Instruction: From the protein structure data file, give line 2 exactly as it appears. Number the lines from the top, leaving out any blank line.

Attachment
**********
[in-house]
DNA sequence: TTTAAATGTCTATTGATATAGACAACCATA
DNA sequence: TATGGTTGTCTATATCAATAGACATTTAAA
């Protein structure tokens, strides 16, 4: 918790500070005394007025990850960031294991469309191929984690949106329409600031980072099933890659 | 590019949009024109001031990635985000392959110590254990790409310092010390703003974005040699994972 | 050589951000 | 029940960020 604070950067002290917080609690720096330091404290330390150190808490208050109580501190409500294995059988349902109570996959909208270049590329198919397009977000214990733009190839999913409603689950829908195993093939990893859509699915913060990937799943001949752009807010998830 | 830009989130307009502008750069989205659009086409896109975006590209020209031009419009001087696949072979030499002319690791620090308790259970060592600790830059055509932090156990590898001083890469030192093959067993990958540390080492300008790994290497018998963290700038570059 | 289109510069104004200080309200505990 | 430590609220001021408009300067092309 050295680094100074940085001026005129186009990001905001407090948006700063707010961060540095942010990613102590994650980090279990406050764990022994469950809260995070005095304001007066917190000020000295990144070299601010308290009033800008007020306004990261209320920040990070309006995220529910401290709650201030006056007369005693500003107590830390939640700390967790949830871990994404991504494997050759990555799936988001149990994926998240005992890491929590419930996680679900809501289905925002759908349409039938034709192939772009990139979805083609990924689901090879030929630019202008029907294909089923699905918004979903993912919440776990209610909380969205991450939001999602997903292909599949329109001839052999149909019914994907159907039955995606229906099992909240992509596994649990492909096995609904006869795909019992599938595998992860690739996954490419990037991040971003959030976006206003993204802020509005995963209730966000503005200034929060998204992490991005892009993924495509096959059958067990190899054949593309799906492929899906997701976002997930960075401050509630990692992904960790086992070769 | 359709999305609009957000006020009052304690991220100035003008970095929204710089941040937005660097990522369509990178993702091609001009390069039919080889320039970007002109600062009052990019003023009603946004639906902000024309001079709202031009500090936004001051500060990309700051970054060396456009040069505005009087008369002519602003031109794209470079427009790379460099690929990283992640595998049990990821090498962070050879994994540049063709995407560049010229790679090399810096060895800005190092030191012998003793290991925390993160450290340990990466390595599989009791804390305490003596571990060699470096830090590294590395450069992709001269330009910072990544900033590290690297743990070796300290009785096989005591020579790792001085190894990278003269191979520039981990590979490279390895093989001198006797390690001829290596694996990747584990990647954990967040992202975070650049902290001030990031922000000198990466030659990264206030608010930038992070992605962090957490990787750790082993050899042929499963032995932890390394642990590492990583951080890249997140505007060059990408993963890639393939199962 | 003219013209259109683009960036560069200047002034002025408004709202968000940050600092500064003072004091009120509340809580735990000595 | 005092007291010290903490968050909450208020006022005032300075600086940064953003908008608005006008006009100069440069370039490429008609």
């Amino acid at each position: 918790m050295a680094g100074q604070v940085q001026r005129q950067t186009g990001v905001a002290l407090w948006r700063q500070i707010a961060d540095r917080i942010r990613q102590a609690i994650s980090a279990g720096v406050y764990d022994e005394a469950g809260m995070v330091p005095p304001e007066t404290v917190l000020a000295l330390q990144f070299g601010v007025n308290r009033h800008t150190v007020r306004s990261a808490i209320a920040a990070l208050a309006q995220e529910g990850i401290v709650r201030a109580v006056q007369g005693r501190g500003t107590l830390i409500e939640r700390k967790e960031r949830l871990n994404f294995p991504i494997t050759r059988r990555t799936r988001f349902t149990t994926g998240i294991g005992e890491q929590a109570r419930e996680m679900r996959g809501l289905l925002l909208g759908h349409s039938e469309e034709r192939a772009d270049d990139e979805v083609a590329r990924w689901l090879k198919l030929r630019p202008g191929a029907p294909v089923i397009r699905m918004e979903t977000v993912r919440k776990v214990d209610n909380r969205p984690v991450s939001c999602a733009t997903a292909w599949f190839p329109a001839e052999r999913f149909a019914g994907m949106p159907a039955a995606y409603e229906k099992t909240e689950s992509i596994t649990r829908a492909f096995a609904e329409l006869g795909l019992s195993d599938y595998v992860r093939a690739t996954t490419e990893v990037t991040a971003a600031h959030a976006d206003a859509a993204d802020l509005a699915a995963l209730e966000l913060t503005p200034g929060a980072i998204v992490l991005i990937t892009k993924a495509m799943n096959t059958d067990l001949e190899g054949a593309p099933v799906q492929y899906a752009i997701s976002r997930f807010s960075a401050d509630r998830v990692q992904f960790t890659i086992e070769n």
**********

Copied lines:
DNA sequence: TTTAAATGTCTATTGATATAGACAACCATA